5. Apply your 1/4 hip measurement to the dark blue line. Apply your 1/4 knee circumference measurement to the light blue line. This one can be tricky.If you plan on doing anything other than photograph in the gown, you will need to use the same measurement for the hip circumference and knee circumference to give more space for walking, though it will take slightly more fabric.
6. Add a line a half of an inch away from the pink line and the red lines. I did not highlight the seem allowance in the pictures so just zoom in if you need a better understanding.
Step 6: Pattern Making- the Basic Sloper~ the Bodice
What you'll need for this step
- Pattern paper
Take a fresh piece of paper and fold it in half.
1.Make a line an inch from the bottom of the paper. label this as the waist. (see the orange line in the image above)
2.Take your back height measurement and measure this along the center fold (along the light green line) and mark this as the under-bust (purple line). My back height measurement is eight (8) so there are eight inches separating the line I drew for the waist and the new line.
3. Take the 1/4 waist measurement and apply it to the orange line. Take the 1/4 bust measurement and apply it to the purple line. Connect these marks to make the brown line.
4. Along the brown line, apply the side height measurement. The measurement should hang off a little. Write down how much of the side measurement is remaining.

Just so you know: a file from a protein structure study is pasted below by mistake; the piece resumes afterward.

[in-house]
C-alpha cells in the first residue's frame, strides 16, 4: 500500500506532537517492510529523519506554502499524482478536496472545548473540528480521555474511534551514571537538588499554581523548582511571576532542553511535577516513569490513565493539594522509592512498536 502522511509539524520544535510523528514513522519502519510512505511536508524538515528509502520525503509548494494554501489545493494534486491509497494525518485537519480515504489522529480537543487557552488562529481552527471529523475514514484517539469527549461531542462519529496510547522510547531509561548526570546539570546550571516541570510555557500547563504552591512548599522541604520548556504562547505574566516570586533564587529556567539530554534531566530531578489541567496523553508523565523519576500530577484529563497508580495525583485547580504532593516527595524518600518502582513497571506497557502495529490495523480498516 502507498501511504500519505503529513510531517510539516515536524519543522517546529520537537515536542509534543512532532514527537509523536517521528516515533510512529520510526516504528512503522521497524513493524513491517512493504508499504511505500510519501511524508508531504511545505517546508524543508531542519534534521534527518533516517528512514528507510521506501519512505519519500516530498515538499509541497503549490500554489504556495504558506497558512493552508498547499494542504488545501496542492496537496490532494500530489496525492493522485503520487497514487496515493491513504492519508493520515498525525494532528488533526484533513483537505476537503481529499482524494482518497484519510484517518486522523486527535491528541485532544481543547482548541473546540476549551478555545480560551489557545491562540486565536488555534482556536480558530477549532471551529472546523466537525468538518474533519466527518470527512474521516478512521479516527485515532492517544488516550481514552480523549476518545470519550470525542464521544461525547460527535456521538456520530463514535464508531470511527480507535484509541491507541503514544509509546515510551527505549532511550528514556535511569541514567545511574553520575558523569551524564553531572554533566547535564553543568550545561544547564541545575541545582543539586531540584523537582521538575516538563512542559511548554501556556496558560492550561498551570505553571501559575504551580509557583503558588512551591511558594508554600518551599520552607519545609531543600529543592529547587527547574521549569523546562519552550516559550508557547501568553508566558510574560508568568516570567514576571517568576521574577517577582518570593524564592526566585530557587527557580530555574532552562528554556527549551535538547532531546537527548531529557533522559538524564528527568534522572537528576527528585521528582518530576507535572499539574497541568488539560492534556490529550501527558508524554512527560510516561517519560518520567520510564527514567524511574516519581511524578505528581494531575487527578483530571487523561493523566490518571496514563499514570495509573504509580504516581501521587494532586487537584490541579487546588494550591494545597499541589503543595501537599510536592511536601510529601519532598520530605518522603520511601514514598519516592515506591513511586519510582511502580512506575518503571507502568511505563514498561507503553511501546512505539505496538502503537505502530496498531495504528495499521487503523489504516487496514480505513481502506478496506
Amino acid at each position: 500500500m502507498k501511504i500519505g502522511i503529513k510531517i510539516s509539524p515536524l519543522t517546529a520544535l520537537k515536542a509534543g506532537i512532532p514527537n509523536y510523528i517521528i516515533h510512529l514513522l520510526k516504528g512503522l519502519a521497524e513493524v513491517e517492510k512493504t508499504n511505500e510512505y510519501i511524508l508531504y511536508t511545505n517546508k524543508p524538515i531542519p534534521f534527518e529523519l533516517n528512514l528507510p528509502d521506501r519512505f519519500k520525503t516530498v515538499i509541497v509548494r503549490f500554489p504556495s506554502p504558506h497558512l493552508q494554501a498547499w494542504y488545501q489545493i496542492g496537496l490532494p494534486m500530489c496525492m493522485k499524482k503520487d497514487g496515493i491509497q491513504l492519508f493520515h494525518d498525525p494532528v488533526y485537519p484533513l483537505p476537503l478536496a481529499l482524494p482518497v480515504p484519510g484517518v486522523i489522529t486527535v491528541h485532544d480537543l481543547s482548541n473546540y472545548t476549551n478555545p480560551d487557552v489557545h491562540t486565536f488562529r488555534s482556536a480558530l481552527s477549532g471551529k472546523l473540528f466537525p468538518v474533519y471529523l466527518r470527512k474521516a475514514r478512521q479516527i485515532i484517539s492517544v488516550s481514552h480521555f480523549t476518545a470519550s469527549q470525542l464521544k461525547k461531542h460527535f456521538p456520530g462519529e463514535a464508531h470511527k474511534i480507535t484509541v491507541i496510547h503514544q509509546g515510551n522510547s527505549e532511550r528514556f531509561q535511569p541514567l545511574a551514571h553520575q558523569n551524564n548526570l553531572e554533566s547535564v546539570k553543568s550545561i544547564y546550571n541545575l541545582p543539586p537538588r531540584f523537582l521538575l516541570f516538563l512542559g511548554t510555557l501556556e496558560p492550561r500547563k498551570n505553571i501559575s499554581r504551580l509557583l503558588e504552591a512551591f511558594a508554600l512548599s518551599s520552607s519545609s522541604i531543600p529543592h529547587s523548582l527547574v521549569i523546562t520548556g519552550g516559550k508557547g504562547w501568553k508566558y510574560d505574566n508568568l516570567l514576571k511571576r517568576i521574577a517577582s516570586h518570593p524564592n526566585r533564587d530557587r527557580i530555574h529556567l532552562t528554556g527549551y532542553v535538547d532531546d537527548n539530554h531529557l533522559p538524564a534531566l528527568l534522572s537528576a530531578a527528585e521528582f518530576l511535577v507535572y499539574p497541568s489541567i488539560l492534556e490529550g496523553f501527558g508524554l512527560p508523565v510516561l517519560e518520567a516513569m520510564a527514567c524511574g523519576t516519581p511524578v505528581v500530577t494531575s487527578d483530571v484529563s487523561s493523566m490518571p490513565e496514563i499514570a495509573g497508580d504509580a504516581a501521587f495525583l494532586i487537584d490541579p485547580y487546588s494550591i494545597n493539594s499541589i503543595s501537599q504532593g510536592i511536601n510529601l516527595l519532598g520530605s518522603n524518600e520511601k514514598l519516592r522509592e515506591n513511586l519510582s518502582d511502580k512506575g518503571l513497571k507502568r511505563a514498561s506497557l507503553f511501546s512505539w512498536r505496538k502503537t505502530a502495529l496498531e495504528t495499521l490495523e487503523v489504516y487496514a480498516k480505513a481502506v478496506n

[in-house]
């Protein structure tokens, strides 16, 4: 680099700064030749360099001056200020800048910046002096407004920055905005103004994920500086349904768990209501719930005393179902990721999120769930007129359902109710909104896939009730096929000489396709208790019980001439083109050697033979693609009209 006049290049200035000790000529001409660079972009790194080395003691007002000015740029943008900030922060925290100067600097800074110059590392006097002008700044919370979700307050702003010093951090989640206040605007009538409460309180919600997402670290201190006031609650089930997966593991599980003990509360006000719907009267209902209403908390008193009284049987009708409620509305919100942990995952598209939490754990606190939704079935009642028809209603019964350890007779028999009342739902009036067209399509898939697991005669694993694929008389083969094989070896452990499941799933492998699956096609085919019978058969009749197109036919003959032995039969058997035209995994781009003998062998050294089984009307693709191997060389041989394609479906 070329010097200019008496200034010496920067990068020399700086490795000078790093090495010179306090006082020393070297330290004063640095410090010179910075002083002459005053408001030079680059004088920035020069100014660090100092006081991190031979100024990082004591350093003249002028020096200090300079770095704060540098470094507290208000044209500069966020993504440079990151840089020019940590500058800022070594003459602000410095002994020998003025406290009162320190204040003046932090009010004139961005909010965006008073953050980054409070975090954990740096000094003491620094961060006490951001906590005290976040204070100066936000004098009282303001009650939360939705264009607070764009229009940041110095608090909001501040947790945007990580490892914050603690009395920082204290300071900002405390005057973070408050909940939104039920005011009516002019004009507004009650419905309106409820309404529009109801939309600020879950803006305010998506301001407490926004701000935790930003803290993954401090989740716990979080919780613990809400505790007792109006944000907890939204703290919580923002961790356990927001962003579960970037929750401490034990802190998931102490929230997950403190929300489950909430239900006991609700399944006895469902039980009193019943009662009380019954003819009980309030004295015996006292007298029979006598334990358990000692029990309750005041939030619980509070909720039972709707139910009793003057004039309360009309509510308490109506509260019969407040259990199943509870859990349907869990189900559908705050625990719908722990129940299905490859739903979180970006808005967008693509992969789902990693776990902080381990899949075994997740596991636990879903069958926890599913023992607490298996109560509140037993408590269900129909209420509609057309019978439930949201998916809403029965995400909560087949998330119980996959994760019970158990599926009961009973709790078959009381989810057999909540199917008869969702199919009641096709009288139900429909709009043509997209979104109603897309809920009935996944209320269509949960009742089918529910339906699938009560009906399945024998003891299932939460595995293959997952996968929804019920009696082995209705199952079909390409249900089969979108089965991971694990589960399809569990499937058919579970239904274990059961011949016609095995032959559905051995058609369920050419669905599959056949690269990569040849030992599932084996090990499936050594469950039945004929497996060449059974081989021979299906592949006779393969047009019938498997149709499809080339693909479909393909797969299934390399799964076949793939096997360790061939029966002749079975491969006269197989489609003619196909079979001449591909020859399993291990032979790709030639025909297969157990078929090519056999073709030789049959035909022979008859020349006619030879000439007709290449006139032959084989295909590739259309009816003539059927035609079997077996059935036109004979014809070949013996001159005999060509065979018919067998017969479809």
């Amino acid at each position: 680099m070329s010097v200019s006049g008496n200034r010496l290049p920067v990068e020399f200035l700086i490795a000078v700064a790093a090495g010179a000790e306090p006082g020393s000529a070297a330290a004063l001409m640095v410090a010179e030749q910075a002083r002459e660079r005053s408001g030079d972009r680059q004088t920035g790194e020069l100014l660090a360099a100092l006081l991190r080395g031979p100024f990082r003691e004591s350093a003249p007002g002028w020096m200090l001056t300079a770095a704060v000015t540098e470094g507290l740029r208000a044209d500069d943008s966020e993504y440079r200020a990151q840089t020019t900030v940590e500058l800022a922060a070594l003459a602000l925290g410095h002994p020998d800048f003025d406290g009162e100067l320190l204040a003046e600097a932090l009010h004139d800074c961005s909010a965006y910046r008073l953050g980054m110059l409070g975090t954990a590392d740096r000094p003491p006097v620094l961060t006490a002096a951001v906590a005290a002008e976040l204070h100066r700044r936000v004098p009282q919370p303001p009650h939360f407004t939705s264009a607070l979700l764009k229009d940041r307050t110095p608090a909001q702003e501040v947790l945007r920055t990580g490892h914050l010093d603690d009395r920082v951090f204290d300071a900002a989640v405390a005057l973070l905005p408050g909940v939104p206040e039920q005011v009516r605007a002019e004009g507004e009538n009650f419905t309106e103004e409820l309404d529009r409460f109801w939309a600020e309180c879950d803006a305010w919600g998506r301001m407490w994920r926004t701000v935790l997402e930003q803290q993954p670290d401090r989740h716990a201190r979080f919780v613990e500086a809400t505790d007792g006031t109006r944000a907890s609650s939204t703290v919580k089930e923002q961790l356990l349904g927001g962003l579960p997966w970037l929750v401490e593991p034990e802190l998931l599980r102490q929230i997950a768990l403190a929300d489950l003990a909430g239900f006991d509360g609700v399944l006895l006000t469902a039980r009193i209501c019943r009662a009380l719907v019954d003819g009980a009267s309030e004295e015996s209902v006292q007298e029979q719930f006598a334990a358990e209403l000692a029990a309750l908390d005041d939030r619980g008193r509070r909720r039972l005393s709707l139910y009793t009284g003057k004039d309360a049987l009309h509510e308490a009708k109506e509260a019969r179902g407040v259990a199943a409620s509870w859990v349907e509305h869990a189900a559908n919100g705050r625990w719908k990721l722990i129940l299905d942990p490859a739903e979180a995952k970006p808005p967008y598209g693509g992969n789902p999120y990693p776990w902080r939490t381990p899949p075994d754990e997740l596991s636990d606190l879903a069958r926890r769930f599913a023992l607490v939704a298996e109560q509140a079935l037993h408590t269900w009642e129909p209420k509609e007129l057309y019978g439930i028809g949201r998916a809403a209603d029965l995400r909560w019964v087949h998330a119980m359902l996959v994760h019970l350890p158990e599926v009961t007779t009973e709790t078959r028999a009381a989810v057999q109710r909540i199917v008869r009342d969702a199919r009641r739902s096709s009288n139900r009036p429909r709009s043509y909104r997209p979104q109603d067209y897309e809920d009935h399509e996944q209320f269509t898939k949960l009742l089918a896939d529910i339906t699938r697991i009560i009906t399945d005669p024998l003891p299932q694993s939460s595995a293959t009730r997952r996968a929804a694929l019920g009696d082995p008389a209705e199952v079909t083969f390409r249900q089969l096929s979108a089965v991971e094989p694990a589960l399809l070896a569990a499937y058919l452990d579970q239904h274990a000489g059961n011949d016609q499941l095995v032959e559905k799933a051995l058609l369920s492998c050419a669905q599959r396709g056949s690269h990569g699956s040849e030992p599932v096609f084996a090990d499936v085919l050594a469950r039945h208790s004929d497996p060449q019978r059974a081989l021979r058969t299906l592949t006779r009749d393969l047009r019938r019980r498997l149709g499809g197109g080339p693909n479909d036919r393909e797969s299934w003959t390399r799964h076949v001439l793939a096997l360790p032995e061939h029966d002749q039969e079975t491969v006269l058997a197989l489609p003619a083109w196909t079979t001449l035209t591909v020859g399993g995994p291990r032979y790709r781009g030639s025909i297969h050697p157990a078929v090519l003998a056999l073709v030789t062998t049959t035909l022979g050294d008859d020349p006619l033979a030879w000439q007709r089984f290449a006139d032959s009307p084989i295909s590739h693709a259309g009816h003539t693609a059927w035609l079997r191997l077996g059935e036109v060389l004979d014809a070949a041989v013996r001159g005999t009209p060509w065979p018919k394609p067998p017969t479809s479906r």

5. Make a line parallel to the center fold (dark green line).
My side measurement is 8. My brown line is 6.5 inches. There was a remainder of 1.5. I will add the 1.5 to the dark green line and make a mark. Label this mark as the side.
6. Measure your bust to waist measurement along the center fold. Make that it's own horizontal line (red line).
Next add the bodice measurement and mark it. Label that mark as the bodice.
My bodice measurement is four(4) so I add this to the 8 which is my bust to waist measurement.
7. Make a curved line from the "Bodice" mark and the "Side" mark. This can have any velocity. Just tweak it until you are happy with the way it looks. I made a part of mine more flat for an asymmetrical look.
The front is finished for now.
Now on to the back...
1. Repeat steps 1-3 on a fresh sheet of paper. Except extending the pink line 3/4 of an inch to the right of the light green line. Subtract that 3/4 from the portion of the pink line that is to the left of the green line.
2. Extend the brown line all the way to the length of your side height measurement. Make a mark here and label it the top.
4. Make a curved line connecting the "top" mark with the point where the green line intersects with the pink line.
Finish each by adding 1/2 inch seam allowance on all perimeters.